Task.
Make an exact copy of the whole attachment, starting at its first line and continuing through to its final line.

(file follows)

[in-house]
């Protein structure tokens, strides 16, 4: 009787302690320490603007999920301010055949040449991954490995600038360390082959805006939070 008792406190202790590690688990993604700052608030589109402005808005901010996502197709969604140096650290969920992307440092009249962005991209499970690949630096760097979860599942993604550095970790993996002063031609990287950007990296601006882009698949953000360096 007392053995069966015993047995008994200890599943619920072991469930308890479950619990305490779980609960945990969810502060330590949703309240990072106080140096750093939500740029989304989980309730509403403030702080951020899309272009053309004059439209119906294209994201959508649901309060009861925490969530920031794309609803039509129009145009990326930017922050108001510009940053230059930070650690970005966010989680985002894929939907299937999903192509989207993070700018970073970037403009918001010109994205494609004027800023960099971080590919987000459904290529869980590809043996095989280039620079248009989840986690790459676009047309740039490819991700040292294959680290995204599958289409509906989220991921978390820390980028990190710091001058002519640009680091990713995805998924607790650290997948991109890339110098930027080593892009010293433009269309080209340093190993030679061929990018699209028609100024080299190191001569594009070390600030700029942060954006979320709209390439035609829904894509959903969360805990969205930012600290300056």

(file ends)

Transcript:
[in-house]
């Protein structure tokens, strides 16, 4: 009787302690320490603007999920301010055949040449991954490995600038360390082959805006939070 008792406190202790590690688990993604700052608030589109402005808005901010996502197709969604140096650290969920992307440092009249962005991209499970690949630096760097979860599942993604550095970790993996002063031609990287950007990296601006882009698949953000360096 007392053995069966015993047995008994200890599943619920072991469930308890479950619990305490779980609960945990969810502060330590949703309240990072106080140096750093939500740029989304989980309730509403403030702080951020899309272009053309004059439209119906294209994201959508649901309060009861925490969530920031794309609803039509129009145009990326930017922050108001510009940053230059930070650690970005966010989680985002894929939907299937999903192509989207993070700018970073970037403009918001010109994205494609004027800023960099971080590919987000459904290529869980590809043996095989280039620079248009989840986690790459676009047309740039490819991700040292294959680290995204599958289409509906989220991921978390820390980028990190710091001058002519640009680091990713995805998924607790650290997948991109890339110098930027080593892009010293433009269309080209340093190993030679061929990018699209028609100024080299190191001569594009070390600030700029942060954006979320709209390439035609829904894509959903969360805990969205930012600290300056």